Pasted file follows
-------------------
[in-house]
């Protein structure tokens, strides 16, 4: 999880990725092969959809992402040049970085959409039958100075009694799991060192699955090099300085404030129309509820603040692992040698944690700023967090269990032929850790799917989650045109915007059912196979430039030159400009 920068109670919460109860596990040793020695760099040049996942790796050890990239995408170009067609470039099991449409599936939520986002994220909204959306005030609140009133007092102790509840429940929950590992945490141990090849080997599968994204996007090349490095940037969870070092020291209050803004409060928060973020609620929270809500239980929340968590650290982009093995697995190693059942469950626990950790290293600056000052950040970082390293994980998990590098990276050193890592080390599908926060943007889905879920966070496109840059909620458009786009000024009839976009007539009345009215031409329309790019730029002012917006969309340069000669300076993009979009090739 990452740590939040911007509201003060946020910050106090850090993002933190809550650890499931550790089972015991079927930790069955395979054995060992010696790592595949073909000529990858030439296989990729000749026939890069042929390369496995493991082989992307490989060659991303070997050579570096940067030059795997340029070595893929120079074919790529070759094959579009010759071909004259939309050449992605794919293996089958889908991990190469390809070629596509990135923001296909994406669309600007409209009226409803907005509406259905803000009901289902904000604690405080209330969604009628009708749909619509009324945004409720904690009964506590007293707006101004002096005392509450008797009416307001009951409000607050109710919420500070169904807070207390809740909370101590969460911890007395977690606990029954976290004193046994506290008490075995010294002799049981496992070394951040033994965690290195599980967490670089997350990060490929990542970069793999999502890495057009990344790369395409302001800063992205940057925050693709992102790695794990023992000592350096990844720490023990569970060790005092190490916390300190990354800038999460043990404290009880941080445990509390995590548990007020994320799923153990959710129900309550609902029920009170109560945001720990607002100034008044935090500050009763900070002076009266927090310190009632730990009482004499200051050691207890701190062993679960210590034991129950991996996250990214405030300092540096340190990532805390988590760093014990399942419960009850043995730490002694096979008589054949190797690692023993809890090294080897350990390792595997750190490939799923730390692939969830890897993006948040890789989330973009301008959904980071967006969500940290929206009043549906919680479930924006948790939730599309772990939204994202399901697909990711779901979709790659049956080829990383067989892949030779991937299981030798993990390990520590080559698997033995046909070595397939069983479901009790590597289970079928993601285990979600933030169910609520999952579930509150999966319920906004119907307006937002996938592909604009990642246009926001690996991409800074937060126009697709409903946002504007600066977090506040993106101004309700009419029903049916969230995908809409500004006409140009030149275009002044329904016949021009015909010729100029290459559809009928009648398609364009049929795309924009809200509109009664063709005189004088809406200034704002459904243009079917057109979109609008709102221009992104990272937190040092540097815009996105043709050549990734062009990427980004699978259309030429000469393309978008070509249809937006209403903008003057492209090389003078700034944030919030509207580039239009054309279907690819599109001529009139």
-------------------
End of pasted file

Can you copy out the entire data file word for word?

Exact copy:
[in-house]
């Protein structure tokens, strides 16, 4: 999880990725092969959809992402040049970085959409039958100075009694799991060192699955090099300085404030129309509820603040692992040698944690700023967090269990032929850790799917989650045109915007059912196979430039030159400009 920068109670919460109860596990040793020695760099040049996942790796050890990239995408170009067609470039099991449409599936939520986002994220909204959306005030609140009133007092102790509840429940929950590992945490141990090849080997599968994204996007090349490095940037969870070092020291209050803004409060928060973020609620929270809500239980929340968590650290982009093995697995190693059942469950626990950790290293600056000052950040970082390293994980998990590098990276050193890592080390599908926060943007889905879920966070496109840059909620458009786009000024009839976009007539009345009215031409329309790019730029002012917006969309340069000669300076993009979009090739 990452740590939040911007509201003060946020910050106090850090993002933190809550650890499931550790089972015991079927930790069955395979054995060992010696790592595949073909000529990858030439296989990729000749026939890069042929390369496995493991082989992307490989060659991303070997050579570096940067030059795997340029070595893929120079074919790529070759094959579009010759071909004259939309050449992605794919293996089958889908991990190469390809070629596509990135923001296909994406669309600007409209009226409803907005509406259905803000009901289902904000604690405080209330969604009628009708749909619509009324945004409720904690009964506590007293707006101004002096005392509450008797009416307001009951409000607050109710919420500070169904807070207390809740909370101590969460911890007395977690606990029954976290004193046994506290008490075995010294002799049981496992070394951040033994965690290195599980967490670089997350990060490929990542970069793999999502890495057009990344790369395409302001800063992205940057925050693709992102790695794990023992000592350096990844720490023990569970060790005092190490916390300190990354800038999460043990404290009880941080445990509390995590548990007020994320799923153990959710129900309550609902029920009170109560945001720990607002100034008044935090500050009763900070002076009266927090310190009632730990009482004499200051050691207890701190062993679960210590034991129950991996996250990214405030300092540096340190990532805390988590760093014990399942419960009850043995730490002694096979008589054949190797690692023993809890090294080897350990390792595997750190490939799923730390692939969830890897993006948040890789989330973009301008959904980071967006969500940290929206009043549906919680479930924006948790939730599309772990939204994202399901697909990711779901979709790659049956080829990383067989892949030779991937299981030798993990390990520590080559698997033995046909070595397939069983479901009790590597289970079928993601285990979600933030169910609520999952579930509150999966319920906004119907307006937002996938592909604009990642246009926001690996991409800074937060126009697709409903946002504007600066977090506040993106101004309700009419029903049916969230995908809409500004006409140009030149275009002044329904016949021009015909010729100029290459559809009928009648398609364009049929795309924009809200509109009664063709005189004088809406200034704002459904243009079917057109979109609008709102221009992104990272937190040092540097815009996105043709050549990734062009990427980004699978259309030429000469393309978008070509249809937006209403903008003057492209090389003078700034944030919030509207580039239009054309279907690819599109001529009139």